Kerry admits futility of US CO2 cuts in Paris speech

In a classic gaffe (accidentally telling the truth), Secretary of State John Kerry admitted in a speech to the COP21 global warming festival in Paris that U.S. CO2 emissions cuts – even to zero – would not solve the imaginary global warming crisis.  Steve Milloy of and Breitbart calls it “40 seconds that should turn the global warming world upside down.”

Kerry’s exact words:

The fact is that even if every American citizen biked to work, carpooled to school, used only solar panels to power their homes, if we each planted a dozen trees, if we somehow eliminated all of our domestic greenhouse gas emissions, guess what – that still wouldn’t be enough to offset the carbon pollution coming from the rest of the world.

If all the industrial nations went down to zero emissions –- remember what I just said, all the industrial emissions went down to zero emissions -– it wouldn’t be enough, not when more than 65% of the world’s carbon pollution comes from the developing world.

Kerry continues to insist that CO2 is a pollutant, a contention that flies in the face of the fact that it is a natural part of the atmosphere, is exhaled by every form of fauna, and promotes agricultural yields.  This contention was accepted by the Supreme Court of the United States in its 2007 Massachusetts v. Environmental Protection Agency decision and reaffirmed in 2014.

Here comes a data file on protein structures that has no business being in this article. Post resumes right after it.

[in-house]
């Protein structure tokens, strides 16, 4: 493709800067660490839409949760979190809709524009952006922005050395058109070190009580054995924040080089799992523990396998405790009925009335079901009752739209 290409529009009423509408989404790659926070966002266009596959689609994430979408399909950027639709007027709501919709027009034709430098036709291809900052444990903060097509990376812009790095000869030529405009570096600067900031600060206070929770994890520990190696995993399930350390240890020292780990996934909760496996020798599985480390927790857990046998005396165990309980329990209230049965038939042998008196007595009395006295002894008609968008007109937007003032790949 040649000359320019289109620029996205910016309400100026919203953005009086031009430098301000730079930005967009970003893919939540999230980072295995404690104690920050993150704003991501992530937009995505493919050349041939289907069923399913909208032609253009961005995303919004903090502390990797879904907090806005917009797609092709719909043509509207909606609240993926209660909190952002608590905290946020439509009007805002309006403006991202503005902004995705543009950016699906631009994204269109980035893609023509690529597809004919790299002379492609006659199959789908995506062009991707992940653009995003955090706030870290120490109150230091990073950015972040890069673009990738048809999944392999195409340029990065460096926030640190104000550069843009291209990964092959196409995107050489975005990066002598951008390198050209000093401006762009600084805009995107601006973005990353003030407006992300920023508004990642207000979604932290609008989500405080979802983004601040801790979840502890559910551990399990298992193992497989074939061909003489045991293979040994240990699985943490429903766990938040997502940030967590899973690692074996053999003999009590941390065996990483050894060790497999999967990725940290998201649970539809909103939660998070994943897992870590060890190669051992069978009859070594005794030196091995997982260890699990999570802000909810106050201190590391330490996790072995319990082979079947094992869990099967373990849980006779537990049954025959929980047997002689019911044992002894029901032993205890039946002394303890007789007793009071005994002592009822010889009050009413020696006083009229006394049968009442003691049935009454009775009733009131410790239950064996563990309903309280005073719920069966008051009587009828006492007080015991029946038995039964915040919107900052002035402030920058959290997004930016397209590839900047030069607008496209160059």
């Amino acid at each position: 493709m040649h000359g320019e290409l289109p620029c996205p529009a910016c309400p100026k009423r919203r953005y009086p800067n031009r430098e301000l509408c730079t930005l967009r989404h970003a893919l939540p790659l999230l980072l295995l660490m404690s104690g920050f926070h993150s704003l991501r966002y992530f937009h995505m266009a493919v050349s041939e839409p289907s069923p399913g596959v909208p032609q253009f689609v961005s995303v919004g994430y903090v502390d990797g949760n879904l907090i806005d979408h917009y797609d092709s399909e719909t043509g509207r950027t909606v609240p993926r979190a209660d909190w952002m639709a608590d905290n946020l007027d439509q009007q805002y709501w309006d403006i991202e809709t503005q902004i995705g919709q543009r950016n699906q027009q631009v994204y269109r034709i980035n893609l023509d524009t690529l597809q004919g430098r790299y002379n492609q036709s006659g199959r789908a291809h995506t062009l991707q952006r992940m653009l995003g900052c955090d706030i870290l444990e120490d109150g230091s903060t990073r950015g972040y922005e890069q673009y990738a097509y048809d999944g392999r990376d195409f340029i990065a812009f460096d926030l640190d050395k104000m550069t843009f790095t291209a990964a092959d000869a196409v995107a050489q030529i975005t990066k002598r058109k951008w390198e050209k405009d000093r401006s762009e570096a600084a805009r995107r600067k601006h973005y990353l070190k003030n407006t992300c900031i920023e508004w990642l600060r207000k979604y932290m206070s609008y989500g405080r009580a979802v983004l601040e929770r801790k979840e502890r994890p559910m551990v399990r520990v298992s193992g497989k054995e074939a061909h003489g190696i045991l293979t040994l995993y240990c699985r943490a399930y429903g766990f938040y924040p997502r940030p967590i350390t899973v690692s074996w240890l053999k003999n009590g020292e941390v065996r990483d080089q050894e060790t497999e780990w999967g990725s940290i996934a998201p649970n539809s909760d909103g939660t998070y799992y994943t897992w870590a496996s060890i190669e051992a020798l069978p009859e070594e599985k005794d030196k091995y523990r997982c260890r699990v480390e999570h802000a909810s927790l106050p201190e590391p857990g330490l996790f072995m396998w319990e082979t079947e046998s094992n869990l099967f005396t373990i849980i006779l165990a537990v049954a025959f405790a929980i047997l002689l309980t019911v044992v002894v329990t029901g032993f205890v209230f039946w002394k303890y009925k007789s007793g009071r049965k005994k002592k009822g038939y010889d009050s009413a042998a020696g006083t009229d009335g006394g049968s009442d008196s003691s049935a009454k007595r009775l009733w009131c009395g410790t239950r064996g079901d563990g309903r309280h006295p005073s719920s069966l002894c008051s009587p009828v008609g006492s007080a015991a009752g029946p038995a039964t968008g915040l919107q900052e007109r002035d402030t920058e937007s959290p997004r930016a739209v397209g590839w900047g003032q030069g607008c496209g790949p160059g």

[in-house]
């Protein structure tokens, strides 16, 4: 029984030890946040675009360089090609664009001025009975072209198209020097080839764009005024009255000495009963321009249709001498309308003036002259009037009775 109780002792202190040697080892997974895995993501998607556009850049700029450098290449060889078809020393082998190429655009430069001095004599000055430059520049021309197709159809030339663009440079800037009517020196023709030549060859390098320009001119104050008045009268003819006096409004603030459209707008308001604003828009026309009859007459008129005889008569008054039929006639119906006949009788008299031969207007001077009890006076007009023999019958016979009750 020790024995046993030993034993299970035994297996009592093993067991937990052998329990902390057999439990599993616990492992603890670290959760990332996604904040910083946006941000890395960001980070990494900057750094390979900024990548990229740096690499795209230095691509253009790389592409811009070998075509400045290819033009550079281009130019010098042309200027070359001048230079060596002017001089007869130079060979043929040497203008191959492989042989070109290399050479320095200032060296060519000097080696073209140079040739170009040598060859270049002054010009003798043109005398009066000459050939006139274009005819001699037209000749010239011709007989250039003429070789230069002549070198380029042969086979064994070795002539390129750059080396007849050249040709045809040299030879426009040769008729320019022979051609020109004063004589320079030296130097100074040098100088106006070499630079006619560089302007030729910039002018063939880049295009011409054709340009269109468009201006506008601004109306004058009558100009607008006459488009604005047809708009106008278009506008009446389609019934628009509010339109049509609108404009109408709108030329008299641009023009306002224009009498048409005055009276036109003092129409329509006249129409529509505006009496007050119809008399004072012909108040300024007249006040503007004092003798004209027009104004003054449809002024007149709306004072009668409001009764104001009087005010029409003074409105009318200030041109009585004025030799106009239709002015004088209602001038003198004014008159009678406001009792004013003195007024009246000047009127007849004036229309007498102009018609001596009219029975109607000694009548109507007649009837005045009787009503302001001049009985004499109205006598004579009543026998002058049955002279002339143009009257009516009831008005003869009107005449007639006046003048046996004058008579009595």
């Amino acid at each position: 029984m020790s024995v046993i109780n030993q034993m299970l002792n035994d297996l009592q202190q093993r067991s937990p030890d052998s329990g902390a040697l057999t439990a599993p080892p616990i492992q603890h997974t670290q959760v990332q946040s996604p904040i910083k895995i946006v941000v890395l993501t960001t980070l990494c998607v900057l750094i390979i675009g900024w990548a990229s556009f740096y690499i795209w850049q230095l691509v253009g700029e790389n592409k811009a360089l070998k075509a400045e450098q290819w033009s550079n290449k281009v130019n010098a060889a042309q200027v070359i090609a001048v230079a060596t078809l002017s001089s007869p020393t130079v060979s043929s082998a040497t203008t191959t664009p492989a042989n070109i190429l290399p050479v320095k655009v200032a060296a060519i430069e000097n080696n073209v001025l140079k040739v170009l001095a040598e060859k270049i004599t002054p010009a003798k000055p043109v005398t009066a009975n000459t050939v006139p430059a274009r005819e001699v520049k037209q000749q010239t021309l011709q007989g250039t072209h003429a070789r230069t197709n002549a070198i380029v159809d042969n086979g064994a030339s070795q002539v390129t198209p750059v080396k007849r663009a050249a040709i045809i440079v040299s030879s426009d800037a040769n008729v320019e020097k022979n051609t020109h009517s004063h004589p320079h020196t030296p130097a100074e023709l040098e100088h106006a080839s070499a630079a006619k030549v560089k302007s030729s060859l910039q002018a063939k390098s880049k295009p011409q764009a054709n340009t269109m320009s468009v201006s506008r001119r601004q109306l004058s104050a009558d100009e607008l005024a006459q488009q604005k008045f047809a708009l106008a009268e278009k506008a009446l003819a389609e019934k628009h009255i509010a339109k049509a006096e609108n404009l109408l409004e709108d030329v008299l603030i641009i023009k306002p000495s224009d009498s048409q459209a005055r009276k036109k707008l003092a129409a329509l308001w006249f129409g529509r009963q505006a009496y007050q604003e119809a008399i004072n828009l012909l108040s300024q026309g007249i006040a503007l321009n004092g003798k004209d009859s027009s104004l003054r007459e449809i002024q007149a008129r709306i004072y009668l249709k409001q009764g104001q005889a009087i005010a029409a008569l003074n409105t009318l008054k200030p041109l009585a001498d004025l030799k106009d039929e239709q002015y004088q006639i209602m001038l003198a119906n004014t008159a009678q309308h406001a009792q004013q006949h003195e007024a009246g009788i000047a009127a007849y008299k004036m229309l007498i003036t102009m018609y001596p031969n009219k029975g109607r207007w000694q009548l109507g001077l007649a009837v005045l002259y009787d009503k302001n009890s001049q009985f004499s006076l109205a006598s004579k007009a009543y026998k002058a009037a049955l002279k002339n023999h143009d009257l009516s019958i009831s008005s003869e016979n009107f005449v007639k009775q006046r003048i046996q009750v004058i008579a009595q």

Milloy comments that Kerry’s remarks may have legal standing:

In the 2007 Supreme Court decision giving EPA authority to regulate greenhouse gases, the Supreme Court was careful to note that, although EPA couldn’t solve the global warming problem all at once or by itself, it was allowed to make incremental progress on the problem. Kerry’s admission shows that the U.S. government knows that such progress is simply not possible.

This admission should find its way into the ongoing litigation of EPA power plant rules and it should blow them up.

Politically, Kerry’s admission means that the very expensive regulations on CO2 emissions that have driven up electric power costs among many other financial penalties are purely symbolic.  And opponents can point to Kerry’s own words.